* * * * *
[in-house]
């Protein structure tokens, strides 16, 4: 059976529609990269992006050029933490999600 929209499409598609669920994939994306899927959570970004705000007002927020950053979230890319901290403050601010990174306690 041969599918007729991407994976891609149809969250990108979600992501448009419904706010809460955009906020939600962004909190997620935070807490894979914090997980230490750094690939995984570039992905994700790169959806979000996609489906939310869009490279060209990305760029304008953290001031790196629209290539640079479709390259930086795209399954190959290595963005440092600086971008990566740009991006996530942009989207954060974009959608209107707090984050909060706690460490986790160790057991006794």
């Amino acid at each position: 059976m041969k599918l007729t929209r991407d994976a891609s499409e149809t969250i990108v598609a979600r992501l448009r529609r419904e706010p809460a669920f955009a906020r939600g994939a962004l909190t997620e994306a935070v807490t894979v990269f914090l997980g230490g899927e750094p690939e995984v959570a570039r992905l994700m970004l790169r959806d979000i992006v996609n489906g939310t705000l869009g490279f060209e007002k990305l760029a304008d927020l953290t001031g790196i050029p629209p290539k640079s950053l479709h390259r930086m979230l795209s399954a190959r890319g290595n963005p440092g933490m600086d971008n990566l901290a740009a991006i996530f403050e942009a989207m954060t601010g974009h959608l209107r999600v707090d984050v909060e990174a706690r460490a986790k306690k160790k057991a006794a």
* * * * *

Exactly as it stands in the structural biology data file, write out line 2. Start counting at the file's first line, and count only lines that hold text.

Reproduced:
């Protein structure tokens, strides 16, 4: 059976529609990269992006050029933490999600 929209499409598609669920994939994306899927959570970004705000007002927020950053979230890319901290403050601010990174306690 041969599918007729991407994976891609149809969250990108979600992501448009419904706010809460955009906020939600962004909190997620935070807490894979914090997980230490750094690939995984570039992905994700790169959806979000996609489906939310869009490279060209990305760029304008953290001031790196629209290539640079479709390259930086795209399954190959290595963005440092600086971008990566740009991006996530942009989207954060974009959608209107707090984050909060706690460490986790160790057991006794």